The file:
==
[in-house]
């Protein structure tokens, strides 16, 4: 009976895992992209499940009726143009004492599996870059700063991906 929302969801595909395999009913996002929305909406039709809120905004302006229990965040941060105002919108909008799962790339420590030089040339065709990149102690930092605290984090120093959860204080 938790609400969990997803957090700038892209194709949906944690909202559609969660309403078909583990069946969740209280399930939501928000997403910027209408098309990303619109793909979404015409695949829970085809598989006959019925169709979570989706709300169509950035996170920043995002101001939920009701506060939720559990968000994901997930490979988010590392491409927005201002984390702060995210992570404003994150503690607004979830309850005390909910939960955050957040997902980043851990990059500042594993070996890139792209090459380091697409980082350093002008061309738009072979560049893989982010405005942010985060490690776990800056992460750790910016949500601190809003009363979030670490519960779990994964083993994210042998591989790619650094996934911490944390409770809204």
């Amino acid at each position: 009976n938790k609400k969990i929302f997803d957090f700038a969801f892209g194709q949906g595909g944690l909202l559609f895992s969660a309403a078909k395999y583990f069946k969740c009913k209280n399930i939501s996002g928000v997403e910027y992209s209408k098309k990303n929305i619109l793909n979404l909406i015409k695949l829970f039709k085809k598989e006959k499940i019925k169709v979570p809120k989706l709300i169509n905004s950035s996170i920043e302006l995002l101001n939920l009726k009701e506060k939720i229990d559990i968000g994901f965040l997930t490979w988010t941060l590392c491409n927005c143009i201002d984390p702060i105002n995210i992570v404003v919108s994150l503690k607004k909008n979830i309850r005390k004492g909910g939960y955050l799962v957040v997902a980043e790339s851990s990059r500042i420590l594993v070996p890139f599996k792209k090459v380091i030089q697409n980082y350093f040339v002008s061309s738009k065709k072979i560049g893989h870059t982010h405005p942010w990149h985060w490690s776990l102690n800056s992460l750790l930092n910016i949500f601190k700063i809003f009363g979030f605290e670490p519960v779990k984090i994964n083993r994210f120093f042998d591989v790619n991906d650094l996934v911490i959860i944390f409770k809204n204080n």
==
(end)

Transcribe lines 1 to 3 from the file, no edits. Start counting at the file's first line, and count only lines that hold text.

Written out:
[in-house]
């Protein structure tokens, strides 16, 4: 009976895992992209499940009726143009004492599996870059700063991906 929302969801595909395999009913996002929305909406039709809120905004302006229990965040941060105002919108909008799962790339420590030089040339065709990149102690930092605290984090120093959860204080 938790609400969990997803957090700038892209194709949906944690909202559609969660309403078909583990069946969740209280399930939501928000997403910027209408098309990303619109793909979404015409695949829970085809598989006959019925169709979570989706709300169509950035996170920043995002101001939920009701506060939720559990968000994901997930490979988010590392491409927005201002984390702060995210992570404003994150503690607004979830309850005390909910939960955050957040997902980043851990990059500042594993070996890139792209090459380091697409980082350093002008061309738009072979560049893989982010405005942010985060490690776990800056992460750790910016949500601190809003009363979030670490519960779990994964083993994210042998591989790619650094996934911490944390409770809204």
């Amino acid at each position: 009976n938790k609400k969990i929302f997803d957090f700038a969801f892209g194709q949906g595909g944690l909202l559609f895992s969660a309403a078909k395999y583990f069946k969740c009913k209280n399930i939501s996002g928000v997403e910027y992209s209408k098309k990303n929305i619109l793909n979404l909406i015409k695949l829970f039709k085809k598989e006959k499940i019925k169709v979570p809120k989706l709300i169509n905004s950035s996170i920043e302006l995002l101001n939920l009726k009701e506060k939720i229990d559990i968000g994901f965040l997930t490979w988010t941060l590392c491409n927005c143009i201002d984390p702060i105002n995210i992570v404003v919108s994150l503690k607004k909008n979830i309850r005390k004492g909910g939960y955050l799962v957040v997902a980043e790339s851990s990059r500042i420590l594993v070996p890139f599996k792209k090459v380091i030089q697409n980082y350093f040339v002008s061309s738009k065709k072979i560049g893989h870059t982010h405005p942010w990149h985060w490690s776990l102690n800056s992460l750790l930092n910016i949500f601190k700063i809003f009363g979030f605290e670490p519960v779990k984090i994964n083993r994210f120093f042998d591989v790619n991906d650094l996934v911490i959860i944390f409770k809204n204080n």